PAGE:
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People of Myanmar – Part 2: The Chin

The Chin are a Sino-Tibetan race with more than half a million people living in Myanmar. The majority of this group resides in the state of the same name. Bordered by Bangladesh and India, the Chin State is located in the western edge of Myanmar and is a mountainous region. With this higher elevation and remote location, the Chin people rely mostly on farming, logging and hunting for their survival.

The Chin refer to themselves as Zo-mi which means ‘mountain people’ and have strongly held to their identity as a people. The were one of the few ethnic groups given their own autonomy from the British and thus they continued as a chiefdom until the 1960s. There is still a strong group of Chin who support a sovereign state combined with the Chins in neighbouring Bangladesh and India.

Chin-village

Chin Village

Like most of the ethnic groups in Myanmar, the Chin have their own language and, perhaps due to the remoteness of the villages, there are estimated to be 40 sub-dialects. These dialects can be so distinctive that those who speak different dialects may not understand each other even though it is the same parent language. Another unusual aspect of Chin culture is the naming system. The grandparents are the ones who chose a newborn’s name and it usually reflects the grandparents’ aspirations for the child or to carry on family legends from their ancestors.

In the past the Chin were known for their weaving and storytelling. They only obtained a written language in the early 1900s by Christian missionaries so they used stories to pass down history, culture and tradition. Their folk tales are some of the most vivid of all of the Myanmar ethnic groups. Likewise the Chin textiles are highly sought after. Using back-strap looms, pure cotton and natural dyes, the patterns created reflect their culture and the landscapes of the Chin State.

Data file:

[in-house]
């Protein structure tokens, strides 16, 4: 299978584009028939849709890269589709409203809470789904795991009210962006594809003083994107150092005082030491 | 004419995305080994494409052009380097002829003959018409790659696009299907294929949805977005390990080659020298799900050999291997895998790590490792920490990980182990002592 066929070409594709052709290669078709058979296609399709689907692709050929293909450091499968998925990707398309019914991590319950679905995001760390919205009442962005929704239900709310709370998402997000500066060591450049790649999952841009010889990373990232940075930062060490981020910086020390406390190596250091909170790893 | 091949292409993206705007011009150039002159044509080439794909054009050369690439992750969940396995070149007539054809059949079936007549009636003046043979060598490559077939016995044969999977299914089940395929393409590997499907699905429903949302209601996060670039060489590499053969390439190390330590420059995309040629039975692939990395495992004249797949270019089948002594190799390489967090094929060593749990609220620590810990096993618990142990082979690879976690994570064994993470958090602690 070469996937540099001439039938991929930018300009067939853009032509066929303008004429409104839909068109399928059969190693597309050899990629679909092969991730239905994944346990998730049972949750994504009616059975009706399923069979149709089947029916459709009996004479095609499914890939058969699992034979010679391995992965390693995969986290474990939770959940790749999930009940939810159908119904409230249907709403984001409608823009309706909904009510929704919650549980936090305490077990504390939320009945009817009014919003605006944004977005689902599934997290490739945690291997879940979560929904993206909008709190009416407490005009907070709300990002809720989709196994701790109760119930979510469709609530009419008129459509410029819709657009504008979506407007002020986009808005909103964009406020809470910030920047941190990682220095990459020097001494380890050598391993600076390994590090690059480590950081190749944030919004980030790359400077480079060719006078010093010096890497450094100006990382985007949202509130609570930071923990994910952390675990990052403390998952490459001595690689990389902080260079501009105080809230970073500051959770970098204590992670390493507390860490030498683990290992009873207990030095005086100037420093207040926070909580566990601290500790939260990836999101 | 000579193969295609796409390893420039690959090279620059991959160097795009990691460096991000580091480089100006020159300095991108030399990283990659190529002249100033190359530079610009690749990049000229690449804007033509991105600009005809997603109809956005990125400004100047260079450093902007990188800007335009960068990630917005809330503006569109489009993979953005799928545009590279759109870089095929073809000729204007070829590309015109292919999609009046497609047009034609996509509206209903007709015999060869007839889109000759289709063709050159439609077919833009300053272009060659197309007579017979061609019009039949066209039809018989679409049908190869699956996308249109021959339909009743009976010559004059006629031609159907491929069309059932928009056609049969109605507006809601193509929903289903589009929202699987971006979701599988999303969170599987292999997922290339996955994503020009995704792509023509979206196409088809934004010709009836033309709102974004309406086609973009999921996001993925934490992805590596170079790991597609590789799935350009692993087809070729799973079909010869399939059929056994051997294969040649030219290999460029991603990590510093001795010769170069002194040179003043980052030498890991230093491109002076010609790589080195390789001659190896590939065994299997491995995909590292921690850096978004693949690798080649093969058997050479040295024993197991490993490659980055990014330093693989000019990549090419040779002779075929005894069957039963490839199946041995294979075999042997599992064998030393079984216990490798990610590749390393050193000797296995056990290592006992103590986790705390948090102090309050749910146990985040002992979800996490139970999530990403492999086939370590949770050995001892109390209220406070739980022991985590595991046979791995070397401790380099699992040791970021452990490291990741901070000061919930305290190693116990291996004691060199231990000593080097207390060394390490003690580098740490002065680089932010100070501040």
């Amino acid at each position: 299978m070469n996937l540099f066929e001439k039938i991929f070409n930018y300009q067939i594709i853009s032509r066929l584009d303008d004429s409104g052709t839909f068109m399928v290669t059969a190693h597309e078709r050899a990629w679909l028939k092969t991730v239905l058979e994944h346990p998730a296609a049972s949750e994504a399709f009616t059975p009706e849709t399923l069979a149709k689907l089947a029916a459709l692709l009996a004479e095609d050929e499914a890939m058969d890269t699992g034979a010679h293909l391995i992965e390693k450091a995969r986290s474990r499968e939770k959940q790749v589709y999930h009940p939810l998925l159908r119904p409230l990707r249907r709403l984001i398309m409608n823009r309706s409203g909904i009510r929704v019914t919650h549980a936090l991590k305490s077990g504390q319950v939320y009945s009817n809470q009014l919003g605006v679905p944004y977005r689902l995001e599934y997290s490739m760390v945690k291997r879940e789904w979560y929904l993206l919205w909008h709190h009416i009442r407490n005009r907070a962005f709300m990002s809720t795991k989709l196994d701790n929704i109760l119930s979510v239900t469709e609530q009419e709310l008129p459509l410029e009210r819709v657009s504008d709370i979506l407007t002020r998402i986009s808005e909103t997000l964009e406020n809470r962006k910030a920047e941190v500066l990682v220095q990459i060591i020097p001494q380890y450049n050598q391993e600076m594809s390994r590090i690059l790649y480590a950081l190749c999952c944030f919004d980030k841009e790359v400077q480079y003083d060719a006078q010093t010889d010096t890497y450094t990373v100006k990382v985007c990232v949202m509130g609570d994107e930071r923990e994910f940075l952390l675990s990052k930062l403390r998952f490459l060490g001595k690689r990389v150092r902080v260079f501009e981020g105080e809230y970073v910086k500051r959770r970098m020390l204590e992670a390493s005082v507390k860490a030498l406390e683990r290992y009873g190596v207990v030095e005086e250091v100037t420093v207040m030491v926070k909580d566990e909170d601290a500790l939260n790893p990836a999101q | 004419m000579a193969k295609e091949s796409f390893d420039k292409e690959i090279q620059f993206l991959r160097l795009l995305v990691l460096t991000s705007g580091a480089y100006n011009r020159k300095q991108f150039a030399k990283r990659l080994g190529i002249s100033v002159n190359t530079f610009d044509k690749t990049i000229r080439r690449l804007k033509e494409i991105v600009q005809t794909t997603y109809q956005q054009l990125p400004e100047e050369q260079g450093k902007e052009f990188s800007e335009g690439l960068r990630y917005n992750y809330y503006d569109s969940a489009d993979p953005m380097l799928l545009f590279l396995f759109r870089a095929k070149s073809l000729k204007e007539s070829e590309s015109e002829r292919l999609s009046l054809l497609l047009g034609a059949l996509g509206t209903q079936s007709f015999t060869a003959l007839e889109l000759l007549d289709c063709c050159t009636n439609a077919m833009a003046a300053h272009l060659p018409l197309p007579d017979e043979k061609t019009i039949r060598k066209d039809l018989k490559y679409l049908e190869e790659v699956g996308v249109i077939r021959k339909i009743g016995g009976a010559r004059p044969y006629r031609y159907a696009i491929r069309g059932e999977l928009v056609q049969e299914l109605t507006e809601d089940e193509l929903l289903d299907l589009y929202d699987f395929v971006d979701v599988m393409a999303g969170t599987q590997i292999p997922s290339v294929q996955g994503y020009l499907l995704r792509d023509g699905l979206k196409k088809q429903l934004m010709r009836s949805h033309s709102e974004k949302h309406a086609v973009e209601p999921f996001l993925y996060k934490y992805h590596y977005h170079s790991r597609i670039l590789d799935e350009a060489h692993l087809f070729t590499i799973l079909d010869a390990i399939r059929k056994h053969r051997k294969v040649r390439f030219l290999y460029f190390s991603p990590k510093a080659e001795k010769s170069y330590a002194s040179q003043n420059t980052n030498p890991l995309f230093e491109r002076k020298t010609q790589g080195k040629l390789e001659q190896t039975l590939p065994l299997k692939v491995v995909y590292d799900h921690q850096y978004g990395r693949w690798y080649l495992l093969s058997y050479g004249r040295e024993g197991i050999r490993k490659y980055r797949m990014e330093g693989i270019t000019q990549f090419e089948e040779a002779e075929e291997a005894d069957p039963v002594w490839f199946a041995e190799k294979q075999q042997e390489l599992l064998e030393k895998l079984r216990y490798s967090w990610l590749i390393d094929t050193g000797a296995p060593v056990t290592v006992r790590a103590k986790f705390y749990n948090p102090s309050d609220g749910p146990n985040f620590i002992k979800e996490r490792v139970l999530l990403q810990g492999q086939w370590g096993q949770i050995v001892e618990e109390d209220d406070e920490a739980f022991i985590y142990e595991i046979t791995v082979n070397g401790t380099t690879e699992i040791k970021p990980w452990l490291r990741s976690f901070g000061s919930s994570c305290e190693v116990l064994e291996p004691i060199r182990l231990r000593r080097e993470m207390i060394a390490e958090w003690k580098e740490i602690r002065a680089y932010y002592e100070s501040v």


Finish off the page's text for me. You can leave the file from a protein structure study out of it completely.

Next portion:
Chin Tattooed Woman

Chin Tattooed Woman

However it is the face-tattooing that the Chin are probably most famous for among international visitors. Traditionally, women were marked with permanent ink in intricate patterns across their chin or entire face. The exact origins of this process is debated- some say it helped identify the particular tribal origin of the woman, some said it was to make the women unattractive so that they were not kidnapped whilst others believe it is more related to keeping evil spirits and harmful animals away. These days the ancient tradition has all but ended yet there are still a few villages where women, mostly elderly, display the tattoos.

The Chin people were one of the most heavily targeted by Christian missionaries in the late 19th and early 20th centuries. It is believed that about 95% of the Chin population was Christian at that time. These days there is still around a third of the population practicing Christianity with the rest being Buddhist and animist. Unusually, animal sacrifice still plays an important role in spiritual celebrations in the Chin State.

Chin culture and the Chin state are rarely explored by tourists. If you are looking to discover a unique side of Myanmar’s melting pot of ethnicities, meeting the Chin people is a great place to start.

Chin Festival

Chin Festival

EXPERIENCING CHIN CULTURE:

  • Visiting only recently opened to travelers, the Chin State is a ruggedly beautiful area and the best place to experience true Chin culture. The most popular destination is Mt Victoria, one of the highest peaks in Myanmar, located west of Bagan. Getting there is an adventure- 4 wheel-drive vehicle is required- and accommodation is basic but you will be rewarded with the chance to see several Chin villages of sub-tribes such as the Daai, Muun and Ngagah and where several residents have tattood faces. For nature lovers, a hike to the top of Mt Victoria is not to be missed. Alternatively you can travel to Mrauk U which, although in the Rakhine State, has several villages of Chin people to its north. By boat, you can venture from Mrauk U up the Lay Myo River to visit with these villages, share tea and learn more about their culture.
  • Dining & Shopping- If you can’t make it to the Chin state, you can get a taste of Chin culture in Yangon. The Rih Lake is a restaurant serving traditional dishes, mostly spicy, and has a shop adjacent selling longyis with Chin patterns. Yo Yar Lay, at Bogyoke Market, has older traditional Chin textiles for sale.
  • Festivals- The main Chin state festival is held in February in the town of Mindat (6-8 hours drive from Bagan). In the past this festival was a popular match-making event with families from various remote villages introducing their sons to daughters from other remote villages. These days it is a combination of market place with textiles, jewelry and dry goods for sale and celebration with singing and dancing.

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